By: Hugh Smith
Ford Nation is back on the air.
The embattled mayor uploaded the first episode of his new web series, Ford Nation, on Monday. Back in November, Mayor Ford and his brother, Councillor Doug Ford, hosted a show under the same name on Sun TV. The show was cancelled after one episode.
In three separate videos, the mayor and his brother discussed everything from alleged substance abuse problems to the World Cup of Soccer in Brazil set to take place in 2016.
In a 30 second teaser at the end of January, the Ford brothers bantered on camera about the mayor’s politics, saying he has no left or right political allegiance, and that he “pulled [the hands of city councilors] out of the cookie jar,” according to Councillor Doug Ford.
Becky Coles, a radio producer with Newstalk 1010, has worked with the Fords in the past on their radio show, The City.
“They were always very nice to me,” Coles said. “They really made me feel like I was a valued part of their show.”
That working relationship was so positive that Coles remained in contact with the Ford brothers after they and the station parted ways in November 2013 when they mutually agreed to end the show. It was in one of the conversations she had with Councillor Ford that the idea of an online show came up.
“When Councillor Ford and I were discussing options for them, I had suggested they should do more of a podcast or something video based online,” said Coles. “He loved the idea and I guess had already been thinking of it.”
Coles said she was also in discussions with the Fords to be the producer for the web show, but in the end, those discussions didn’t pan out. A press release from the mayor’s office last week said Ford Nation is “produced by volunteers”.
Online reaction to Ford Nation’s debut has been swift. A new YouTube channel, called Ford Nation Rebuttal, was started after the release of the teaser video. Since then, two videos have been released, contesting the claims the Fords made in their first episode and teaser video with contradictory statements or actions they have made in the past.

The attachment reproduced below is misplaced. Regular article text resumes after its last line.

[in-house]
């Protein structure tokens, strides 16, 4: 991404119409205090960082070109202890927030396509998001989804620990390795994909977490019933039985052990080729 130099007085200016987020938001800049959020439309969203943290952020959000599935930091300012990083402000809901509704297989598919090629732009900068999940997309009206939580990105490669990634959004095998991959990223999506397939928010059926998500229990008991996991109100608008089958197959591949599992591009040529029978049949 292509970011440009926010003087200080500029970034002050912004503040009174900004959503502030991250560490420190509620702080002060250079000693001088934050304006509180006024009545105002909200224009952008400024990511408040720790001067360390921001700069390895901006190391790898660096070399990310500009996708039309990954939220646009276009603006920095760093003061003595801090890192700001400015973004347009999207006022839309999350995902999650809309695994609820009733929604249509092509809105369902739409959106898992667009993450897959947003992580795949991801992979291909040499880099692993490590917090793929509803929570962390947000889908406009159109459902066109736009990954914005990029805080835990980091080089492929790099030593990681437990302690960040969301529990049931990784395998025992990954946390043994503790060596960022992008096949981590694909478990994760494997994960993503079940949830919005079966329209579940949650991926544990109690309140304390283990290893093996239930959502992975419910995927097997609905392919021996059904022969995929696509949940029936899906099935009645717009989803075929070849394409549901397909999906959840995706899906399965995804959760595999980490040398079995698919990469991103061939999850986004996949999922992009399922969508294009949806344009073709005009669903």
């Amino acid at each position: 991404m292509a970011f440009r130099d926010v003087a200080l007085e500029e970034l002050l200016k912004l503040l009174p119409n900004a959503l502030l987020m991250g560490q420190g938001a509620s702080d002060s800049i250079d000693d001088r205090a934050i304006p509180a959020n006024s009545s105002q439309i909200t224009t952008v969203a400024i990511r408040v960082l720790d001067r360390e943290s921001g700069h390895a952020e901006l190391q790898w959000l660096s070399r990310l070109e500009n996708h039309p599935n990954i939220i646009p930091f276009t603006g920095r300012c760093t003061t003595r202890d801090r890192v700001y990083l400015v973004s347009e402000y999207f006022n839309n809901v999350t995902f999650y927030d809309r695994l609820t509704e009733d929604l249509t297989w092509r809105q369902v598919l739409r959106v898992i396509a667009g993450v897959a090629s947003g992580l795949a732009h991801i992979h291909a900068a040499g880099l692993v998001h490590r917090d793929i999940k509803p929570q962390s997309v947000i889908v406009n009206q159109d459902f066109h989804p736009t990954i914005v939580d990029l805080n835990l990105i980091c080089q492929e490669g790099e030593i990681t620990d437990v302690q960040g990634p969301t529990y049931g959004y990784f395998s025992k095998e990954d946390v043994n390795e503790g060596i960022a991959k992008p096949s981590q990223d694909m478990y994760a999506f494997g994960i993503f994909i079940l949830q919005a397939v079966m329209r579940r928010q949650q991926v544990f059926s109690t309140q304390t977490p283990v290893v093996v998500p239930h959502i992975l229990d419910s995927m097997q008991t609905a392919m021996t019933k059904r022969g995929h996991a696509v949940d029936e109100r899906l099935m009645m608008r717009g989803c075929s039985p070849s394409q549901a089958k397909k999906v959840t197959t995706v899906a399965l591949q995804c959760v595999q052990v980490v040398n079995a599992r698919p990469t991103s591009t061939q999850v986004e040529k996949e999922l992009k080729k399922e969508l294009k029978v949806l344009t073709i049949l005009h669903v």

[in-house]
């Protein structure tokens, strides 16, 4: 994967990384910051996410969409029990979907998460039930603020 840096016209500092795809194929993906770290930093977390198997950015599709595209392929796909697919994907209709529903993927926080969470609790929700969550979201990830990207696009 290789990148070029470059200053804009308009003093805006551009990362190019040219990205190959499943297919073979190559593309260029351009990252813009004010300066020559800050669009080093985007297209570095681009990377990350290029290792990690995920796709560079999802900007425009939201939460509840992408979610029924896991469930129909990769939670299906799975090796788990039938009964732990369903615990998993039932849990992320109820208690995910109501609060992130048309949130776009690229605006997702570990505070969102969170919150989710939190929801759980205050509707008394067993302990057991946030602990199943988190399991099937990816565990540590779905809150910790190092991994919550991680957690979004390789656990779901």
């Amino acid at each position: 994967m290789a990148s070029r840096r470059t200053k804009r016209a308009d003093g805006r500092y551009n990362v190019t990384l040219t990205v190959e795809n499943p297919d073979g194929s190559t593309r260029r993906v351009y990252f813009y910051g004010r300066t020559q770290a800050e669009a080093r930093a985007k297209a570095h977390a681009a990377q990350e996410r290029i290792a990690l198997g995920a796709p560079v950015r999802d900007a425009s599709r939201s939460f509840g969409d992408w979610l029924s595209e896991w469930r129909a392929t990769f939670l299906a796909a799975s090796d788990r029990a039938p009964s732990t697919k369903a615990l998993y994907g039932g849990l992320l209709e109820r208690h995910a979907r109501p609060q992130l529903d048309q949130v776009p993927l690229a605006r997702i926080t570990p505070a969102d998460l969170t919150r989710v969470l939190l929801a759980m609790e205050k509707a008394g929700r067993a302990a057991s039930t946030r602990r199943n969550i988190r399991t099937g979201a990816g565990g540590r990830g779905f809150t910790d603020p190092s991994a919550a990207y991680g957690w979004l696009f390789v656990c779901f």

Zack Taylor, an associate professor of Urban Politics at the University of Toronto’s Scarborough campus, said that political campaigning tactics such as this are becoming the norm.
“It is a pretty normal thing to do now that social media has main-streamed,” said Taylor. “It’s definitely a tactic politicians are warming to.”
However, Taylor said he doesn’t see this being very effective.
“Something like this is probably only going to speak to people who are inclined to be interested in him in the first place,” Taylor said. “I doubt if some sort of social media campaign like this would recruit very many new sympathizers.”
Coles disagrees. She said the show has great potential.
“It could have a great effect, but you have to get the people watching, and you have to get the people watching that don’t already vote for you,” Coles said. “If you have people watching that are on the fence or maybe can’t stand you, then hopefully you’ll have a chance to change their minds, and their perception of Rob Ford.”